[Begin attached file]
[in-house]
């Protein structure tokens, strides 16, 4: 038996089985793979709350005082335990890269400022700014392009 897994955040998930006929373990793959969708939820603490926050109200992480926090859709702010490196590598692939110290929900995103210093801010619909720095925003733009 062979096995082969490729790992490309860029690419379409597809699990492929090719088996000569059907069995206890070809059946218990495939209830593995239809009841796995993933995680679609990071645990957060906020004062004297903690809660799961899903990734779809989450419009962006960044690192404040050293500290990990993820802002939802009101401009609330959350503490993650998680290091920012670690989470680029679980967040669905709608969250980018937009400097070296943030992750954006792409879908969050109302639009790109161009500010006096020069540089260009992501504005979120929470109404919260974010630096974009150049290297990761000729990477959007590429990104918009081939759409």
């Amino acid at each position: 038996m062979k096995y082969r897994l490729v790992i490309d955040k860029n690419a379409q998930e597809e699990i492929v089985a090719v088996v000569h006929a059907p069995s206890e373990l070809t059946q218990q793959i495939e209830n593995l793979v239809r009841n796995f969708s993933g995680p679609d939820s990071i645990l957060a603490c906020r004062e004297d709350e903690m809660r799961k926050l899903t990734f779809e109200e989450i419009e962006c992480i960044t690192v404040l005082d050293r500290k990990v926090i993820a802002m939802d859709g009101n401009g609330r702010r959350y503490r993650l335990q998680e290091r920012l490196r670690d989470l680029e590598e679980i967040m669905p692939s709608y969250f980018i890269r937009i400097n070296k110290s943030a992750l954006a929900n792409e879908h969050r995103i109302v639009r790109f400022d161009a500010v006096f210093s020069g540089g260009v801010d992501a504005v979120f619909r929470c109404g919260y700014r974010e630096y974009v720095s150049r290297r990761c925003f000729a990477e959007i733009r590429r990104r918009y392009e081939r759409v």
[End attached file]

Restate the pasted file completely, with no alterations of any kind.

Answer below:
[in-house]
């Protein structure tokens, strides 16, 4: 038996089985793979709350005082335990890269400022700014392009 897994955040998930006929373990793959969708939820603490926050109200992480926090859709702010490196590598692939110290929900995103210093801010619909720095925003733009 062979096995082969490729790992490309860029690419379409597809699990492929090719088996000569059907069995206890070809059946218990495939209830593995239809009841796995993933995680679609990071645990957060906020004062004297903690809660799961899903990734779809989450419009962006960044690192404040050293500290990990993820802002939802009101401009609330959350503490993650998680290091920012670690989470680029679980967040669905709608969250980018937009400097070296943030992750954006792409879908969050109302639009790109161009500010006096020069540089260009992501504005979120929470109404919260974010630096974009150049290297990761000729990477959007590429990104918009081939759409």
């Amino acid at each position: 038996m062979k096995y082969r897994l490729v790992i490309d955040k860029n690419a379409q998930e597809e699990i492929v089985a090719v088996v000569h006929a059907p069995s206890e373990l070809t059946q218990q793959i495939e209830n593995l793979v239809r009841n796995f969708s993933g995680p679609d939820s990071i645990l957060a603490c906020r004062e004297d709350e903690m809660r799961k926050l899903t990734f779809e109200e989450i419009e962006c992480i960044t690192v404040l005082d050293r500290k990990v926090i993820a802002m939802d859709g009101n401009g609330r702010r959350y503490r993650l335990q998680e290091r920012l490196r670690d989470l680029e590598e679980i967040m669905p692939s709608y969250f980018i890269r937009i400097n070296k110290s943030a992750l954006a929900n792409e879908h969050r995103i109302v639009r790109f400022d161009a500010v006096f210093s020069g540089g260009v801010d992501a504005v979120f619909r929470c109404g919260y700014r974010e630096y974009v720095s150049r290297r990761c925003f000729a990477e959007i733009r590429r990104r918009y392009e081939r759409v």